Thursday, March 24, 2011

AL West Preview—Texas Again

by Laird Harris, Seattle-Based FenwayNation Columnist

Seattle, WA—March 23, 2011—As the 2010 season began, virtually no one saw Texas winning the AL West, much less the AL crown. This year, the question is, “Can the Rangers be beaten?” The simple answer is not in the West.

Texas has a top shelf line-up with quality depth at every position. Pitching proved itself last year even before Cliff Lee appeared. Skeptics are wondering if a Lee-less staff can repeat its 2010 success. C.J. Wilson and Colby Lewis were studs last year. Tommy Hunter and Scott Feldman had promising, if inconsistent, seasons. Nefti Feliz has a great power arm but it remains to be seen how he will perform as a starter. This is the stuff of much hope, but the Rangers have had good rotations fall apart in the past. The Ranger bullpen was solid last year, especially as Feliz showed he could own the ninth inning. In the absence of a trade, it is unclear if a reliable closer will emerge. There are a lot of power arms and great veteran presence with Arthur Rhodes and Darren Oliver tossing from the port side.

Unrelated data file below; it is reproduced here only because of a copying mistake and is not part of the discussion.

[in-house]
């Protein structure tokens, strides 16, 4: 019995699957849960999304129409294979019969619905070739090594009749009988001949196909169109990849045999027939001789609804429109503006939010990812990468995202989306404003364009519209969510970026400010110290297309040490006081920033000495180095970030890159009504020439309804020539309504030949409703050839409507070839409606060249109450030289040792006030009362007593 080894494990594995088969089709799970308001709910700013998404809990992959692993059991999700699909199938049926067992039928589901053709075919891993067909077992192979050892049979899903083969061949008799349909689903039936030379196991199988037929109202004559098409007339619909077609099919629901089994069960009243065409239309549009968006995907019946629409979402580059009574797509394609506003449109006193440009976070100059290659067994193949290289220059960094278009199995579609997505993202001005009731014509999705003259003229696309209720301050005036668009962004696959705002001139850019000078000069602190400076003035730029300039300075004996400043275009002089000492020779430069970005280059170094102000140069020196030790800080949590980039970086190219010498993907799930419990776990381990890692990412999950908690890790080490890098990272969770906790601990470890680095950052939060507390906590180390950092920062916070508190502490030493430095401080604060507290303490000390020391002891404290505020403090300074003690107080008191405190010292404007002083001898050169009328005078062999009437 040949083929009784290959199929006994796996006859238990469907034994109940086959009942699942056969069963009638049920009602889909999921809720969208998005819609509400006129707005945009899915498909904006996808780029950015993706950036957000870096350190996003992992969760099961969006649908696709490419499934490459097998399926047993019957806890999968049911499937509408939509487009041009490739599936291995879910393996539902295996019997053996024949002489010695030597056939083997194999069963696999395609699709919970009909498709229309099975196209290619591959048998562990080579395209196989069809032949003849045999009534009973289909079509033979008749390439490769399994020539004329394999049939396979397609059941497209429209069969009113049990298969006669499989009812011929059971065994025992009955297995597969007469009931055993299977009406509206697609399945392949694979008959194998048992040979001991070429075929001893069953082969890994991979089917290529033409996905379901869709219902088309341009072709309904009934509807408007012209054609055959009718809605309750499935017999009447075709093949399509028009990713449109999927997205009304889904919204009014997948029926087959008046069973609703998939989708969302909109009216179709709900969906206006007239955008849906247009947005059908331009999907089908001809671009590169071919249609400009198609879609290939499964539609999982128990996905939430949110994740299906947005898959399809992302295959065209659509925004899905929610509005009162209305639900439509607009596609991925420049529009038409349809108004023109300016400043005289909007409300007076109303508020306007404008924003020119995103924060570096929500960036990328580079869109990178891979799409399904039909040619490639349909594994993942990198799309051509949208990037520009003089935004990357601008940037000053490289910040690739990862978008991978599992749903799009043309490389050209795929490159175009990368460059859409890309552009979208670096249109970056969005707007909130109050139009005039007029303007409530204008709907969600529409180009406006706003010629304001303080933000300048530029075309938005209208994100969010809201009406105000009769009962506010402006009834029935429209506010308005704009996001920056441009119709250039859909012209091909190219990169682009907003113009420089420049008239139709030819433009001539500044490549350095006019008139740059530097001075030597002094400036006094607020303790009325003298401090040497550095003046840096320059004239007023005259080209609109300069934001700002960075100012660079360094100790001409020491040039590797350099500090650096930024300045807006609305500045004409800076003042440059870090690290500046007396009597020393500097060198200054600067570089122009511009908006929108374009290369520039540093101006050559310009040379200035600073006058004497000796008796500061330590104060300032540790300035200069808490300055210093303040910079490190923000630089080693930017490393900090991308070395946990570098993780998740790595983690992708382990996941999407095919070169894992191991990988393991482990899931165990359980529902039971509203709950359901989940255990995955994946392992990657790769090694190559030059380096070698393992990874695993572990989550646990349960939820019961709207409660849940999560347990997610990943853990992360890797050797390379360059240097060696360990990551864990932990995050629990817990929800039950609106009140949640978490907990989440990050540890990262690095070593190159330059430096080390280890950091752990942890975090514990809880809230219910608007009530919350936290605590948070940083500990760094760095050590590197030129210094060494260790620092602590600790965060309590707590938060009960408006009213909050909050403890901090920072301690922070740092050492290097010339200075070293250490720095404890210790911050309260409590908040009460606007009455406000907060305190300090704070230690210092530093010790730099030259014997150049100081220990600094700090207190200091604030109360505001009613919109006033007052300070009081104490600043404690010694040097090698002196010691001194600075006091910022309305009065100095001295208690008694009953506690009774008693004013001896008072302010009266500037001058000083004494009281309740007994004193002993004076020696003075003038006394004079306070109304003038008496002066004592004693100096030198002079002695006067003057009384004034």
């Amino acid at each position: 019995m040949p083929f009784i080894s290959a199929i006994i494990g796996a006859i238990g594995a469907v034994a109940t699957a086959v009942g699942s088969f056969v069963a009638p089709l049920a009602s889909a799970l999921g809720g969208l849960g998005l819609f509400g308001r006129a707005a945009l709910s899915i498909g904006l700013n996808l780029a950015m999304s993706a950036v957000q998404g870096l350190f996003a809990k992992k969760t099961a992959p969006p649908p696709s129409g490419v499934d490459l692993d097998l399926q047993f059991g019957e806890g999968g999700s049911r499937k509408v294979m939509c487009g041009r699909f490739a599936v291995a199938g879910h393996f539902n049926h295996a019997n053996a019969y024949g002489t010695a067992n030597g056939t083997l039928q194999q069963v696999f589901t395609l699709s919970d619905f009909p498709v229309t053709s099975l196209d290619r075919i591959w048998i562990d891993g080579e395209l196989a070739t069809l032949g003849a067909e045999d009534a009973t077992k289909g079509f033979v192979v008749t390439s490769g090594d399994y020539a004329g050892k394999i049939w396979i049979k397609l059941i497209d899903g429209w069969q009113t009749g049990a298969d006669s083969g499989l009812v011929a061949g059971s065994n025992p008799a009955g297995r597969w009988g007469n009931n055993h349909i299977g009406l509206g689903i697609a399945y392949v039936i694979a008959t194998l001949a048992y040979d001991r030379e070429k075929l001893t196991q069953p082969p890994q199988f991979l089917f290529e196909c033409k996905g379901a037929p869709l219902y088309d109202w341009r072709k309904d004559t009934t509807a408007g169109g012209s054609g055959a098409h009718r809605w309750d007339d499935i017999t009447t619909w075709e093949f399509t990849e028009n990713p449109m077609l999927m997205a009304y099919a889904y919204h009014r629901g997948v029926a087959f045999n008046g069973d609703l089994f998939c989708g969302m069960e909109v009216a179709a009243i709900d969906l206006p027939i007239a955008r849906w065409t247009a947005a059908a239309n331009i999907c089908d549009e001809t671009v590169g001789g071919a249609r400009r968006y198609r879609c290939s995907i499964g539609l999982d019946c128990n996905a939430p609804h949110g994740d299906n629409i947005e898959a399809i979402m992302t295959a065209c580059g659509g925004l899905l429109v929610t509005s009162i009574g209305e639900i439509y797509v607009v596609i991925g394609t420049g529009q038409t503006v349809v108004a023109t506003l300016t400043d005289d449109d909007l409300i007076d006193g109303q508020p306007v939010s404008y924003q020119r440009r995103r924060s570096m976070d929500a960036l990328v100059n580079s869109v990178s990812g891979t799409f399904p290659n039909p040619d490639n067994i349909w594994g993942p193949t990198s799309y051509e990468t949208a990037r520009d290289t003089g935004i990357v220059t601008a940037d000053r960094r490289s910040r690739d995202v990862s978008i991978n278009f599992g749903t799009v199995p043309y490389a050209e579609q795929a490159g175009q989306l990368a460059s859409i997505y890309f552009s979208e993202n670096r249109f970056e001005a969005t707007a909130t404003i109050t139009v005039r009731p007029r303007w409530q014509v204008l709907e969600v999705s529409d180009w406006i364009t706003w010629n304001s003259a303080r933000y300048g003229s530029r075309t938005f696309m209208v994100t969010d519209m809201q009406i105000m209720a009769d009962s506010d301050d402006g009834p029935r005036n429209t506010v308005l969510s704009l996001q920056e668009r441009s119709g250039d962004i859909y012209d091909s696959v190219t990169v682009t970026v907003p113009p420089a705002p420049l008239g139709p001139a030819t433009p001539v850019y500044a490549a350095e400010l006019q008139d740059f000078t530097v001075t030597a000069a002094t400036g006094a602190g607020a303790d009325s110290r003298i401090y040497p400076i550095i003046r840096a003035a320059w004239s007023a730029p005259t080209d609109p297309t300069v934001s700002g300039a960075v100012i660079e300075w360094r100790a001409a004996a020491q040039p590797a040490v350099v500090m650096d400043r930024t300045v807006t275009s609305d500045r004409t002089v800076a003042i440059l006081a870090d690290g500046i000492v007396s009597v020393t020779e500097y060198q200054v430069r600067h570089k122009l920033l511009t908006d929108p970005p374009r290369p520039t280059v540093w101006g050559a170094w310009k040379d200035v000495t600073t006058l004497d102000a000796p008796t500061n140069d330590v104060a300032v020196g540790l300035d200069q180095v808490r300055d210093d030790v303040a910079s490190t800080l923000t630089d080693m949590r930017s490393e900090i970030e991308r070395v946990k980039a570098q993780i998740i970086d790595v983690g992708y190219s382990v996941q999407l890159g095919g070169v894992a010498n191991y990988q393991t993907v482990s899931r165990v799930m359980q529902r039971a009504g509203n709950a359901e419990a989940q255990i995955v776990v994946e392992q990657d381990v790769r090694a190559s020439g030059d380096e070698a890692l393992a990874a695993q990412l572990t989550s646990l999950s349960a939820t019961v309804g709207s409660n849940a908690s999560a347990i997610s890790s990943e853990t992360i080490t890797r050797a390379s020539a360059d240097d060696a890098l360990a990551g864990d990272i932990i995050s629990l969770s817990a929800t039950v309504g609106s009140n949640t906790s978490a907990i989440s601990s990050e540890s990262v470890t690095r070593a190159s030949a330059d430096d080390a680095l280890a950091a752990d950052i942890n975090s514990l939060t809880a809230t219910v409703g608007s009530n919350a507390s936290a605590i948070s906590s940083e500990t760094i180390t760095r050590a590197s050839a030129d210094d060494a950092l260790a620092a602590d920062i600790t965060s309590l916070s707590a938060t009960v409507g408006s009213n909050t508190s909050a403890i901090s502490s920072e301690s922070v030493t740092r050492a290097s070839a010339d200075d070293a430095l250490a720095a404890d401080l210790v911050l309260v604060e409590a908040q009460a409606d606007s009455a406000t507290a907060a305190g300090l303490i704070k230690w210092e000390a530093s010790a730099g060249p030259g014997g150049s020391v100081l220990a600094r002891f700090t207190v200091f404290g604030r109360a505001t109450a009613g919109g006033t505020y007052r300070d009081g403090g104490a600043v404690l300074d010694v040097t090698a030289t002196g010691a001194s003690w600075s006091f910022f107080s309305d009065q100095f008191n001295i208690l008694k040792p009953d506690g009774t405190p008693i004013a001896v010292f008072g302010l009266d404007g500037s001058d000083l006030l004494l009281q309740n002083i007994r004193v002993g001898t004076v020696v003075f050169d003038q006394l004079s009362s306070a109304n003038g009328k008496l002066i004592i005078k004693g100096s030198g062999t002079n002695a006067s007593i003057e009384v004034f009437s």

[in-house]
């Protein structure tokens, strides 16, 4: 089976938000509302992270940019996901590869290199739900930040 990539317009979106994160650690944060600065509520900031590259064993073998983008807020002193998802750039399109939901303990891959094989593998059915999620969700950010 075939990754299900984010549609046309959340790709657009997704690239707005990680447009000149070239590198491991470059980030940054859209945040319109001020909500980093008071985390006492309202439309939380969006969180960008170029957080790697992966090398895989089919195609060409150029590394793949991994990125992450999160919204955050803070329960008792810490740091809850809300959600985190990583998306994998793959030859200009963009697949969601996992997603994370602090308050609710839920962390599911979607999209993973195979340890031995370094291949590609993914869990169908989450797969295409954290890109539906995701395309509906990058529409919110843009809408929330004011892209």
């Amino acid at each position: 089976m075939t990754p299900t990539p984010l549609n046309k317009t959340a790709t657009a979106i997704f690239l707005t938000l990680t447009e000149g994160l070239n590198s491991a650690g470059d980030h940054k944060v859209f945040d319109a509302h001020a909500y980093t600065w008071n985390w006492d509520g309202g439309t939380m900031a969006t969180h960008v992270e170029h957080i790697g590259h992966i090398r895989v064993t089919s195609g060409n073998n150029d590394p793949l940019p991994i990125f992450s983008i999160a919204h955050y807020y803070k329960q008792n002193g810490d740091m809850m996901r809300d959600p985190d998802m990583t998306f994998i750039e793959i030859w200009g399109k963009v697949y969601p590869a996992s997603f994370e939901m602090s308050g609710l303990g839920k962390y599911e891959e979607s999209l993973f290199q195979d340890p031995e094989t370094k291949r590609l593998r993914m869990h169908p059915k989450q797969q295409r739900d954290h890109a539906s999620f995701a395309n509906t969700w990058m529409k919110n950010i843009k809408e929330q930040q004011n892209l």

Despite these questions, the Rangers have fewer missing parts than the other AL West teams. Some expect Oakland to challenge and point to the addition of Hidecki Matsui and David DeJesus who are expected to bring some pop to an anemic offense. The young A’s pitching staff has incredible talent that will keep them in games throughout the year. Of course, there is always the specter of injury hovering over young pitchers but even if they stay healthy, the lineup does not have depth needed for a championship. It is also hard to imagine the team getting full seasons out of aging players like Matsui and Mark Ellis or injury-prone outfielders like Coco Crisp and DeJesus.

Speaking of anemic offenses, the Mariners hope to attract fans by showcasing some young talent throughout the year but have little else to offer. As usual, the pitching will be good to great with three strong starters at the top of the rotation and an exciting rookie power are in Michael Pineda who will be asked to finish his development in the majors. This team cannot be as bad as last year’s but it is almost certain to finish at the bottom of the division.

That leaves the Angels. I would never bet against Mike Scioscia but he will earn a place in Cooperstown if he can bring a championship with the pieces he has been given this year. The Angels still have some top quality pitching and a better than average lineup. They have, however, done little to improve an unreliable bullpen and starters Haren, Pinero and Kazmir have simply not shown they can maintain high levels of performance for an entire season. Starting the season without a health Kendrys Morales adds another level of difficulty for Scioscia to manage.

So Texas should win the division and then the question will be how they stack up against the Central and East division winners and the Wild Card that will almost certainly emerge from one of these divisions. If their pitching holds up, the Rangers will once again prove to be a handful in the post season.